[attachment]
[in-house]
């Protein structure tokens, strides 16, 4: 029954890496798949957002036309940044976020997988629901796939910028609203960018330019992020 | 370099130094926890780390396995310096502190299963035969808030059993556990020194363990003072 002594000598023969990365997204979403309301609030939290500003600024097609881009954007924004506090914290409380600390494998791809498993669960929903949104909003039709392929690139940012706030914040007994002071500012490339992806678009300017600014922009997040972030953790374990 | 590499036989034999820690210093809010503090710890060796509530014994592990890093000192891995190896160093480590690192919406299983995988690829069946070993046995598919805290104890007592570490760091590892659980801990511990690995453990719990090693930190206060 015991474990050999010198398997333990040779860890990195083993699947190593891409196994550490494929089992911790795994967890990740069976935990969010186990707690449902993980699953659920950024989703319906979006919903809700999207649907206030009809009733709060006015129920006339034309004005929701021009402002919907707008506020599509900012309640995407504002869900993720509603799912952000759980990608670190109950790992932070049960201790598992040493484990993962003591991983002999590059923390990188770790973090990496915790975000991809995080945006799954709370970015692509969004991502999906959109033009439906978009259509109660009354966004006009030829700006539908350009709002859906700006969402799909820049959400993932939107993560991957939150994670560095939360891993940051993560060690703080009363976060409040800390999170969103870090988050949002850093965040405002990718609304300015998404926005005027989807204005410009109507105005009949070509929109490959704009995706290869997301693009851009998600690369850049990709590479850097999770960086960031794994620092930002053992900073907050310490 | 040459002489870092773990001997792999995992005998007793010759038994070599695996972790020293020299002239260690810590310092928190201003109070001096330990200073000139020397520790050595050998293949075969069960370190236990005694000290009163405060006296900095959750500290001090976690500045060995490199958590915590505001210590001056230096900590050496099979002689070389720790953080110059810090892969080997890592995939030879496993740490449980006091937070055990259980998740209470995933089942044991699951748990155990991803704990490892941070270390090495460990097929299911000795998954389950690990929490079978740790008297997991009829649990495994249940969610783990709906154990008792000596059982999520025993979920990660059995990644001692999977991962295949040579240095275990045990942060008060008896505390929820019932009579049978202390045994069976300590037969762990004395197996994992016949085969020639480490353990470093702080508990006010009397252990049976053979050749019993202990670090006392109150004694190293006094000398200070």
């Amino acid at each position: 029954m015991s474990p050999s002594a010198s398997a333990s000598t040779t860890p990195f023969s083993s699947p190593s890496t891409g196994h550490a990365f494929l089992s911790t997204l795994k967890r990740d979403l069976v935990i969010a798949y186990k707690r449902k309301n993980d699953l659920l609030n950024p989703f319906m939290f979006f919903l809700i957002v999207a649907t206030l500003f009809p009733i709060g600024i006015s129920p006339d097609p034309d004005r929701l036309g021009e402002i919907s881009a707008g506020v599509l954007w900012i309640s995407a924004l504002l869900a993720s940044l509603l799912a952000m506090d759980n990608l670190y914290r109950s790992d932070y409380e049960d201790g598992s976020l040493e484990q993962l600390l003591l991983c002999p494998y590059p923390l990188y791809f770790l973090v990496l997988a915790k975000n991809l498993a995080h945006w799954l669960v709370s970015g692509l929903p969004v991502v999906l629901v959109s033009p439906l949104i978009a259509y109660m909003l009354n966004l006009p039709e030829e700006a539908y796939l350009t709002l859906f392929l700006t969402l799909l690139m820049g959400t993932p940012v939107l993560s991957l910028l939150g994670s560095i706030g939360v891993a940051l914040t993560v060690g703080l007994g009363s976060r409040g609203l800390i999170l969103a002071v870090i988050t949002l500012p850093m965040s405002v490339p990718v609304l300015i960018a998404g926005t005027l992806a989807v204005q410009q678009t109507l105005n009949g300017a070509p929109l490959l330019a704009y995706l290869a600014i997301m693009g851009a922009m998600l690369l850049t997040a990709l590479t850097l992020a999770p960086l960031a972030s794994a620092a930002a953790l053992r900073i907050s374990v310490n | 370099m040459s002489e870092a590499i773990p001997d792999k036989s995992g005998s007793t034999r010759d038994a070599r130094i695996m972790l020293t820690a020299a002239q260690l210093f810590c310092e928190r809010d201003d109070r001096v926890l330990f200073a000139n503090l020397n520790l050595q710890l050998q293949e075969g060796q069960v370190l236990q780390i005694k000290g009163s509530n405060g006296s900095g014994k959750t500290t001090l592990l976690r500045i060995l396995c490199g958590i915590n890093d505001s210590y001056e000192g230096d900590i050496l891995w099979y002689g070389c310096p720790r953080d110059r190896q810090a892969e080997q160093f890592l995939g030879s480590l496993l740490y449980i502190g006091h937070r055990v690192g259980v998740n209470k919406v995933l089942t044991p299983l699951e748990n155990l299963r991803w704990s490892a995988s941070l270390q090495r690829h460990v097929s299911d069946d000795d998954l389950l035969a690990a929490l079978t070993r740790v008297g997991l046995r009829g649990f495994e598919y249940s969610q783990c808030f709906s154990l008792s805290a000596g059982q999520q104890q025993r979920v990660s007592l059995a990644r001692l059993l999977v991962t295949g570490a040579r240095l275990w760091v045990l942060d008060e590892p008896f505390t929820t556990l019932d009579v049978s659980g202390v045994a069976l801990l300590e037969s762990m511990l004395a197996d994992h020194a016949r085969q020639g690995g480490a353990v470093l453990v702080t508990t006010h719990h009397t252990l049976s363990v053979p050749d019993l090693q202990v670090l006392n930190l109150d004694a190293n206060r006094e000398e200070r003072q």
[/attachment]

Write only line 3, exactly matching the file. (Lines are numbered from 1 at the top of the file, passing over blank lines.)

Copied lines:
């Amino acid at each position: 029954m015991s474990p050999s002594a010198s398997a333990s000598t040779t860890p990195f023969s083993s699947p190593s890496t891409g196994h550490a990365f494929l089992s911790t997204l795994k967890r990740d979403l069976v935990i969010a798949y186990k707690r449902k309301n993980d699953l659920l609030n950024p989703f319906m939290f979006f919903l809700i957002v999207a649907t206030l500003f009809p009733i709060g600024i006015s129920p006339d097609p034309d004005r929701l036309g021009e402002i919907s881009a707008g506020v599509l954007w900012i309640s995407a924004l504002l869900a993720s940044l509603l799912a952000m506090d759980n990608l670190y914290r109950s790992d932070y409380e049960d201790g598992s976020l040493e484990q993962l600390l003591l991983c002999p494998y590059p923390l990188y791809f770790l973090v990496l997988a915790k975000n991809l498993a995080h945006w799954l669960v709370s970015g692509l929903p969004v991502v999906l629901v959109s033009p439906l949104i978009a259509y109660m909003l009354n966004l006009p039709e030829e700006a539908y796939l350009t709002l859906f392929l700006t969402l799909l690139m820049g959400t993932p940012v939107l993560s991957l910028l939150g994670s560095i706030g939360v891993a940051l914040t993560v060690g703080l007994g009363s976060r409040g609203l800390i999170l969103a002071v870090i988050t949002l500012p850093m965040s405002v490339p990718v609304l300015i960018a998404g926005t005027l992806a989807v204005q410009q678009t109507l105005n009949g300017a070509p929109l490959l330019a704009y995706l290869a600014i997301m693009g851009a922009m998600l690369l850049t997040a990709l590479t850097l992020a999770p960086l960031a972030s794994a620092a930002a953790l053992r900073i907050s374990v310490n | 370099m040459s002489e870092a590499i773990p001997d792999k036989s995992g005998s007793t034999r010759d038994a070599r130094i695996m972790l020293t820690a020299a002239q260690l210093f810590c310092e928190r809010d201003d109070r001096v926890l330990f200073a000139n503090l020397n520790l050595q710890l050998q293949e075969g060796q069960v370190l236990q780390i005694k000290g009163s509530n405060g006296s900095g014994k959750t500290t001090l592990l976690r500045i060995l396995c490199g958590i915590n890093d505001s210590y001056e000192g230096d900590i050496l891995w099979y002689g070389c310096p720790r953080d110059r190896q810090a892969e080997q160093f890592l995939g030879s480590l496993l740490y449980i502190g006091h937070r055990v690192g259980v998740n209470k919406v995933l089942t044991p299983l699951e748990n155990l299963r991803w704990s490892a995988s941070l270390q090495r690829h460990v097929s299911d069946d000795d998954l389950l035969a690990a929490l079978t070993r740790v008297g997991l046995r009829g649990f495994e598919y249940s969610q783990c808030f709906s154990l008792s805290a000596g059982q999520q104890q025993r979920v990660s007592l059995a990644r001692l059993l999977v991962t295949g570490a040579r240095l275990w760091v045990l942060d008060e590892p008896f505390t929820t556990l019932d009579v049978s659980g202390v045994a069976l801990l300590e037969s762990m511990l004395a197996d994992h020194a016949r085969q020639g690995g480490a353990v470093l453990v702080t508990t006010h719990h009397t252990l049976s363990v053979p050749d019993l090693q202990v670090l006392n930190l109150d004694a190293n206060r006094e000398e200070r003072q």